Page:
Rum sales overtake whisky, Glenmorangie has a new look, and Kentish bison fight climate change. It’s all in this week’s round up of drinks news. It’s The Nightcap: 29 July edition!
It’s 2pm on a Friday and that means two things. One, about 95% of people working are putting in the absolute bare minimum as they wind down to the weekend, and two, the Nightcap is here. But before we get into the news from the world of booze, here’s a rundown of what happened on the blog this week.
It featured Picklebacks, old Ardbeg, Tequila meeting Guinness in a mini cask, brilliant BBQ drinks, an English summer in a glass, and a new spirit turning Greek tradition on its head. That’s not all, we also launched a competition with Rabbit Hole that gives you the chance to win a BBQ, heard from Paul Hletko of FEW Spirits fame on how to pair beer and whiskey, spoke to sales director David King about all things Gordon & MacPhail, and got the low-down on spirits competition medals from our in-house educator-in-chief Richard Legg.
And we’re not done yet. It’s The Nightcap: 29 July edition!
Rum sales reach £1bn to overtake whisky
Is it finally the year of rum? It’s one of those things people have been saying in the drinks industry for ages now, but maybe they’ll stop now that sales have surpassed £1 billion a year in the UK. Which means it now accounts for a bigger market share than whisky. Data from CGA by Nielsen IQ shows that in the 12 months to July 2022, rum has sold enough to take a 13% share of the overall spirits category, with client director Paul Bolton categorising its performance since the end of Covid-19 restrictions as “phenomenal”. The market research company also reports that sales are 51% higher for the latest quarter than they were for the same three-month period in 2019. What’s driving all this? Rum’s versatility in cocktails, more premium brands (sales went up 85% in the last quarter alone, and account for 33% of the market), and an explosion in the volume and variety of flavoured bottlings have been given as reasons, with the latter taking a larger share of sales along with spiced rum, accounting for 60% of the cane-based spirit category. White, dark, and golden rums grew in sales all the same, and Bolton also pointed to how much the young demographic was embracing rum, as nearly half (48%) of rum drinkers were found to be aged 18 to 34. It’s an exciting time for rum alright.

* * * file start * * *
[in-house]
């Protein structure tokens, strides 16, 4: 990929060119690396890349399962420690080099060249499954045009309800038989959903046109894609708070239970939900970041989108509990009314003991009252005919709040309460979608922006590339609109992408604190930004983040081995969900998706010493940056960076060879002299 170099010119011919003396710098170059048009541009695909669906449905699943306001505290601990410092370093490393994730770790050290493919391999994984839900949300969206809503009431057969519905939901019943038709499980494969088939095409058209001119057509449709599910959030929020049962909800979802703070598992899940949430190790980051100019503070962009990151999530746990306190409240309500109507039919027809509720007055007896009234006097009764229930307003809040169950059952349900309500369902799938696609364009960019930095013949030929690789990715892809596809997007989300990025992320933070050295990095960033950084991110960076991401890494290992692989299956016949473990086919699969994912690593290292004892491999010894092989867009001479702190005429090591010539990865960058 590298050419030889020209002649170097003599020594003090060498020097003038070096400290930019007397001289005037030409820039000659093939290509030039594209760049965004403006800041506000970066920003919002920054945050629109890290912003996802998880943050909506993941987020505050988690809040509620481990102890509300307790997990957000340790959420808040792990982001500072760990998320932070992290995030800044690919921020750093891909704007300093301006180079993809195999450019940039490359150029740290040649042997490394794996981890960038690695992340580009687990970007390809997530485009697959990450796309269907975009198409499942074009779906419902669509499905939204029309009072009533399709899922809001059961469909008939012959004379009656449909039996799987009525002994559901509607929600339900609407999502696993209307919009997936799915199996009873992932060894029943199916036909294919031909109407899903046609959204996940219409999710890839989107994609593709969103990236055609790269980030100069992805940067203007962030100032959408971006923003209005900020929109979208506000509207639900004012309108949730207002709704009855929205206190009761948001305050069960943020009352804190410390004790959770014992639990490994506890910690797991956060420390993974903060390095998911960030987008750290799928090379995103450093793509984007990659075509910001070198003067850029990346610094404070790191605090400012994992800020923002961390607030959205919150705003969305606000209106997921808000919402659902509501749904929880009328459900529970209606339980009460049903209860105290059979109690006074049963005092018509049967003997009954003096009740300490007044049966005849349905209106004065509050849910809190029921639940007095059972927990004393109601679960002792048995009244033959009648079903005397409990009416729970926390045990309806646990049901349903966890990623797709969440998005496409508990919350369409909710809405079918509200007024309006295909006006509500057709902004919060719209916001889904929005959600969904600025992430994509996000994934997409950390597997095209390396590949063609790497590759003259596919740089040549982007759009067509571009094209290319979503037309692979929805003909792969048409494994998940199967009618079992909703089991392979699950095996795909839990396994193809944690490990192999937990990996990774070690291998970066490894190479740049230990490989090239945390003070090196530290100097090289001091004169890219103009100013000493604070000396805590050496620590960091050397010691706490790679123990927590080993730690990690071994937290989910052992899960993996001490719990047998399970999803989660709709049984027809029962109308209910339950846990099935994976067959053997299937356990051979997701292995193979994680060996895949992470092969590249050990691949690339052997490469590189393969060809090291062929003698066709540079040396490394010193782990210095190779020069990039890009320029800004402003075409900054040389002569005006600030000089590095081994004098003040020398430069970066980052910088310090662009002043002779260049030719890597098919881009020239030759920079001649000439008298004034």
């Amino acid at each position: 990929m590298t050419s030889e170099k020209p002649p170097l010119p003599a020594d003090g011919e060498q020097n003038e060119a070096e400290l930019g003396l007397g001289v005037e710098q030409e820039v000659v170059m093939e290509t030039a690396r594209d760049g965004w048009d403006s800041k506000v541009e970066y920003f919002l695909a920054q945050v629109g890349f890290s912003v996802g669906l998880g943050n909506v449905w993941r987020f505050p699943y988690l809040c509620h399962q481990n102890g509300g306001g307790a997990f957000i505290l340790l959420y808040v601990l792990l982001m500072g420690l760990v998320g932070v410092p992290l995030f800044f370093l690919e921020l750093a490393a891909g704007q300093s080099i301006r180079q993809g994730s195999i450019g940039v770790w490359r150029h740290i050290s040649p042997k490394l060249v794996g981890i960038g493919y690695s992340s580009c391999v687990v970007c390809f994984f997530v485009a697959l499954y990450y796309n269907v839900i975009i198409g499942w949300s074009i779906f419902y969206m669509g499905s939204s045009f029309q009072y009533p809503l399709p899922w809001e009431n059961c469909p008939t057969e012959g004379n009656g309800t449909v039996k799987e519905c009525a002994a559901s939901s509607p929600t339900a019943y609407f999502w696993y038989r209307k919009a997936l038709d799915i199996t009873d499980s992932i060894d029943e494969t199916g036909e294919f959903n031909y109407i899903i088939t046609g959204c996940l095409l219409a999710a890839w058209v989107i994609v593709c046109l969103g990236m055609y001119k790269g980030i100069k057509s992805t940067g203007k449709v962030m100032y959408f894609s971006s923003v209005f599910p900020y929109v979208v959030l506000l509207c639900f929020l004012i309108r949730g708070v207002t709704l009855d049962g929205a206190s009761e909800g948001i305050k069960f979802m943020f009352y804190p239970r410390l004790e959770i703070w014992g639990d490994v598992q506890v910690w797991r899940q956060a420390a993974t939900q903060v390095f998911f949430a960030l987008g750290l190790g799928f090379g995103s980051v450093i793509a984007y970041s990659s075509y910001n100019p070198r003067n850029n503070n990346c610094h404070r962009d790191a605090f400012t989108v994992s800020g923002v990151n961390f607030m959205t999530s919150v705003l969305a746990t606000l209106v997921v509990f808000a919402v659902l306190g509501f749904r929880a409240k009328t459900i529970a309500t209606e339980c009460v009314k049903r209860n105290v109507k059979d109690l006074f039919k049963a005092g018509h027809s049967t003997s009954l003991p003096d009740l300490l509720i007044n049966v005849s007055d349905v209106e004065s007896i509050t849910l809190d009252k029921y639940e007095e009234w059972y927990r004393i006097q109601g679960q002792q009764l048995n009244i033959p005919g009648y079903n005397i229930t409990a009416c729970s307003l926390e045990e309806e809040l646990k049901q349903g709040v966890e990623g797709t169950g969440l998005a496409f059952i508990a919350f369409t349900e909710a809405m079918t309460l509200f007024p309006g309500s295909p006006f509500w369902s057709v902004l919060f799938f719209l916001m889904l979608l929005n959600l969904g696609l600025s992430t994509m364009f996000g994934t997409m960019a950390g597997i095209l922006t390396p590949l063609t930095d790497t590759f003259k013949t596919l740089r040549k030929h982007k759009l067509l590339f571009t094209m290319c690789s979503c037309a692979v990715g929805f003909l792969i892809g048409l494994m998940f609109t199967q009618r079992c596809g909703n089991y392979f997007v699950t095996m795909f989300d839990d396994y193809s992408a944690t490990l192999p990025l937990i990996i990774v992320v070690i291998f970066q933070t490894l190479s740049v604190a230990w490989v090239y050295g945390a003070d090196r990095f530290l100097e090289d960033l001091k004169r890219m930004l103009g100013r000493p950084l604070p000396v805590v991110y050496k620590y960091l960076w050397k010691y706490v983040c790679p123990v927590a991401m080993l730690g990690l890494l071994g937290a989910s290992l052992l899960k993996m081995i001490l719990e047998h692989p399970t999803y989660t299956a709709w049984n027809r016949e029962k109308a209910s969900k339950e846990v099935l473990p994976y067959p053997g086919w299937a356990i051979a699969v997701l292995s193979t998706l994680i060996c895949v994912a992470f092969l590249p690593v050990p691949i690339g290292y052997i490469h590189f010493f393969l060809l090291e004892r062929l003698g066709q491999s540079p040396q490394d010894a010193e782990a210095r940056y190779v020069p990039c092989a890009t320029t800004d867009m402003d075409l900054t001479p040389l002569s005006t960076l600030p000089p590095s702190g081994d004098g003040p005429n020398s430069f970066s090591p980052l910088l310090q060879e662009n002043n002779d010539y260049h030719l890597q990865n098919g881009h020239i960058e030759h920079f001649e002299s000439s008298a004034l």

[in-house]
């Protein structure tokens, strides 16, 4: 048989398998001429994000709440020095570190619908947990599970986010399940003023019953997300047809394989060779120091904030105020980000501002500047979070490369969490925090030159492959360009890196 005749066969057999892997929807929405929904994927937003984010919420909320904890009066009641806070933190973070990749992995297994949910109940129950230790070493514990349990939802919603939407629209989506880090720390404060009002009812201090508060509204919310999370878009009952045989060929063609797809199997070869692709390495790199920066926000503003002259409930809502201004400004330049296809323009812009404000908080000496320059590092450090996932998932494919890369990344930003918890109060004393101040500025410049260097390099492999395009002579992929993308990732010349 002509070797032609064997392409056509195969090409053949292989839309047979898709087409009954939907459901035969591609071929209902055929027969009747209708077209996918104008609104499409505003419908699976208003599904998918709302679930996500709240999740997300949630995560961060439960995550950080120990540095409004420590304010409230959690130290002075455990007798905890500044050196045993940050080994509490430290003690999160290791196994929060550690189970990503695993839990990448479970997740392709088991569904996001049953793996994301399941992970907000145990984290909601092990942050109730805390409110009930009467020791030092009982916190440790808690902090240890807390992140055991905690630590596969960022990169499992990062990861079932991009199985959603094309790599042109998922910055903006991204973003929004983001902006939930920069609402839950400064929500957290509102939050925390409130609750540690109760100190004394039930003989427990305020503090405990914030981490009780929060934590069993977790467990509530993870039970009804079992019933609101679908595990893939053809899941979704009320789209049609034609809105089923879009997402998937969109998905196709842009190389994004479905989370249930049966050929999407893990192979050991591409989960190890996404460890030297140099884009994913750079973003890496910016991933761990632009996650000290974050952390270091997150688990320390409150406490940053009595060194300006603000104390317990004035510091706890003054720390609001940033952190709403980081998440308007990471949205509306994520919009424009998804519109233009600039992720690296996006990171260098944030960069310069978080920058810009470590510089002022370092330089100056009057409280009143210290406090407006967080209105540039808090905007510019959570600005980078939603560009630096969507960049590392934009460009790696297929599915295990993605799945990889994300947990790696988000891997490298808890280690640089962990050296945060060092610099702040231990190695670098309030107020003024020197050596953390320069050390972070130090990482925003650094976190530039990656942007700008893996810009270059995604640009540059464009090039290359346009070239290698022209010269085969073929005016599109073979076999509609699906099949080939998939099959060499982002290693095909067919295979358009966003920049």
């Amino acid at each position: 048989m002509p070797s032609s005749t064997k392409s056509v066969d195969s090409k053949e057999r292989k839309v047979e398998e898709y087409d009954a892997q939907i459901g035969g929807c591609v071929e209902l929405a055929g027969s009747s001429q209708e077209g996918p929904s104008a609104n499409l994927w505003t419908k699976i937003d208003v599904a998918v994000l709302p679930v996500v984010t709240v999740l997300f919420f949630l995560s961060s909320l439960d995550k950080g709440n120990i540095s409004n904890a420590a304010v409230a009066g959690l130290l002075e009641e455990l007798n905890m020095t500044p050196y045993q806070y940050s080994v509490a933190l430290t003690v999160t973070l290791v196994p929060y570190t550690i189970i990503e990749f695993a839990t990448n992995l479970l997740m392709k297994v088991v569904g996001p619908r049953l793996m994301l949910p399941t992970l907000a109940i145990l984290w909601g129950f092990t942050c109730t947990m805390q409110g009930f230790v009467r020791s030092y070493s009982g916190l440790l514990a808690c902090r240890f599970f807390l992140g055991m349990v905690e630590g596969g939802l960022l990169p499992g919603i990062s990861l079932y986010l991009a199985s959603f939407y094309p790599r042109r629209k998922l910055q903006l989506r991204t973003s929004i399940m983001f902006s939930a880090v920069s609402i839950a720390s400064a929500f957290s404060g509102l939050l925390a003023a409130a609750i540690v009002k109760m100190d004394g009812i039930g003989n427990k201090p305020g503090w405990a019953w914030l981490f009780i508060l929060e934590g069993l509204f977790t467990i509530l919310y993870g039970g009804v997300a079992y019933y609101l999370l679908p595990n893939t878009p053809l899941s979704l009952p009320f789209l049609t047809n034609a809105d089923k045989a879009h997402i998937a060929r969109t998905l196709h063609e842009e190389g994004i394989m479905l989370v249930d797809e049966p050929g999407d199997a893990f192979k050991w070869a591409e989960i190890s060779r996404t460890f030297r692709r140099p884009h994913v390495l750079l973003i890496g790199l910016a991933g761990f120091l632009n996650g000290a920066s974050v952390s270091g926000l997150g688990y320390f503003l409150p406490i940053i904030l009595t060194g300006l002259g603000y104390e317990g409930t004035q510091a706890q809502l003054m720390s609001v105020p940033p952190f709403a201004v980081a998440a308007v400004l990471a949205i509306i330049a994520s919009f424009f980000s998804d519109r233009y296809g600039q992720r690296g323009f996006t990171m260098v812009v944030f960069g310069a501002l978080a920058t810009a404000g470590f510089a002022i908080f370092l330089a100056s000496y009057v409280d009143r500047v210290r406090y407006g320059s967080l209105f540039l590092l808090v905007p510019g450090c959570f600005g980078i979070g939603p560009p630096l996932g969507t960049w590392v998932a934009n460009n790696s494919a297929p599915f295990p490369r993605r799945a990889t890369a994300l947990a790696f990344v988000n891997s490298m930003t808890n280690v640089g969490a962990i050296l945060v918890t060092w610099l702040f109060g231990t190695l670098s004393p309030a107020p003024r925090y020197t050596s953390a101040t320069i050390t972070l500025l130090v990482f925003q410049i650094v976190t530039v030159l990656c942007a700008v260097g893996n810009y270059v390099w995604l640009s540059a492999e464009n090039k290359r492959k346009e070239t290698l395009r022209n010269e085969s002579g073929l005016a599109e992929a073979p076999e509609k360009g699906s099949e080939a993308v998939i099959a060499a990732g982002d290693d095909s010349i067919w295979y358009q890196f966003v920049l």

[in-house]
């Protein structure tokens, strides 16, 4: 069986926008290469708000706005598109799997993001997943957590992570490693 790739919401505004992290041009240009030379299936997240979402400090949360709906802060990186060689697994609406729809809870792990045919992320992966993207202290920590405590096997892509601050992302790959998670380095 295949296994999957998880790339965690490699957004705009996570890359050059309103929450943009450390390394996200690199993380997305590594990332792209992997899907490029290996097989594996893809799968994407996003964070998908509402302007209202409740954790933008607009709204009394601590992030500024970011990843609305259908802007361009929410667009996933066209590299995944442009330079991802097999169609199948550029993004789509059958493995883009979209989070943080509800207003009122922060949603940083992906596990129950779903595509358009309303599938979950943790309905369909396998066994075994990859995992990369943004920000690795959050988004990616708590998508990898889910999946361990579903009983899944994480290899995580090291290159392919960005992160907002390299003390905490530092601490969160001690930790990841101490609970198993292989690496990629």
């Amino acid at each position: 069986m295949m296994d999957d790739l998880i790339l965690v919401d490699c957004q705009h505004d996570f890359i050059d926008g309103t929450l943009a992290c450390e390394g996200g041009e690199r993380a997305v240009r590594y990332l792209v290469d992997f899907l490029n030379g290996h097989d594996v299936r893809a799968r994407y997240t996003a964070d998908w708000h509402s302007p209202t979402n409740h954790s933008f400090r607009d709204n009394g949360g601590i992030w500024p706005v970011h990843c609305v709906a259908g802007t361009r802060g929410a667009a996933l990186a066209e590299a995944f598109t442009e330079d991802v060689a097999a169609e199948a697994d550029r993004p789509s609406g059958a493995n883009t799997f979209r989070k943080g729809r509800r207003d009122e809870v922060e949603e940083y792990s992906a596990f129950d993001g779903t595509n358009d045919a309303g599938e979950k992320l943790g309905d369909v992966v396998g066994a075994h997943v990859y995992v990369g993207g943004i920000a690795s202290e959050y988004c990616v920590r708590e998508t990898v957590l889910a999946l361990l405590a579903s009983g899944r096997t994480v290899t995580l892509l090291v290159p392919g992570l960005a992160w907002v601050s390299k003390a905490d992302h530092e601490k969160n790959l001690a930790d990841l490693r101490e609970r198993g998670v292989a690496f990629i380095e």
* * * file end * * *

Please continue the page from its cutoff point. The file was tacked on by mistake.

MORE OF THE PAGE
Tamdhu launches Batch Strength 007
There’s still plenty for whisky fans to be excited about (and Tequila, but we’ll get to that) as we’ve got a slew of hot new releases to talk about this week. Starting with Tamdhu, which has announced the latest edition to its multi-award-winning ‘Batch Strength’ series. That beautiful natural copper hue is about to be on display at MoM Towers as Batch Strength 007 is on its way, bottled un-chillfiltered at 57.5% ABV after full maturation in oloroso sherry-seasoned casks. Distillery manager Sandy McIntyre says the latest addition to the range is a “testament to our dedication to exclusively sherry-matured whisky, with its deep copper colour and complex profile”. What can you expect? On the nose, there’s a “subtle waft of vanilla sponge, followed by spicy cinnamon and roasted praline”. It then promises a “luxurious, thick mouthfeel” that is complimented by a “decadent pavlova filled with luscious raspberries”. They had fun writing these notes, didn’t they? A drop of water is then said to unveil “caramel apricots with a wave of oak spice, and a zingy lemon punch”, while the finish is said to be long and full of warm oak spices that give way to “baked figs and evident sherry flavours, which ascend to meet the freshly peeled clementine”. Lovely stuff, we can’t wait. We’re less excited to hear all the Bond jokes people will make about the name…
Fettercairn unveils third annual 16-year-old release
Fettercairn, meanwhile, has unveiled the latest edition of its popular 16 Year Old single malt whisky. The third annual release from the collection, which was launched in 2020, continues the theme of exploring interesting cask finishes and how it reacts to the distillery’s distinctive tropical fruit character. For this one, maturation began in first-fill oloroso sherry casks, before further maturation in first-fill Pedro Ximénez sherry casks and a final finish in ex-bourbon barrels. Bottled at 46.4% ABV without any additional colour or filtration, the whisky is said to unite “exotic fruity aromas in the form of ripe guava with patisserie spices, cocoa and a crescendo of natural vanilla to create layers of rich flavour bringing depth to the ripe exotic fruit characteristics typically found in Fettercairn spirit when it reaches its mid-late teens”. There’s some tasting notes being written by distilleries these days, aren’t there? If you want to get your hands on this one, just head here.
GlenAllachie creates mizunara cask-finished whisky
Our third and final new whisky to report on comes from GlenAllachie which, not to be outdone, only popped some of its spirit in rare mizunara casks. The Japanese wood is notoriously difficult to use and very expensive due to its limited supply, but plenty seem to prize the profile it gives whisky so it remains a popular choice for creators like GlenAllachie’s Billy Walker. He bolstered the distillery’s The Past, The Present & Future Series, which was launched earlier this year to mark Walker’s 50-year tenure in the Scotch industry, with this edition which was matured first in Pedro Ximénez and oloroso sherry casks before it was popped into the mizunara. In total, the whisky was ageing for 16 years before it was bottled at 48% ABV without any chill-filtration, and there’s only 2,900 bottles available at £280 a pop. “I’m incredibly proud to release my first ever mizunara virgin oak-finished whisky; a cask type that has of course been on my radar to experiment with, not deterred by its undeniable challenges,” says Walker. “I was confident that it would perfectly complement the bold nature of The GlenAllachie, and we’re delighted with the outcome. A very proud moment for a special personal milestone.”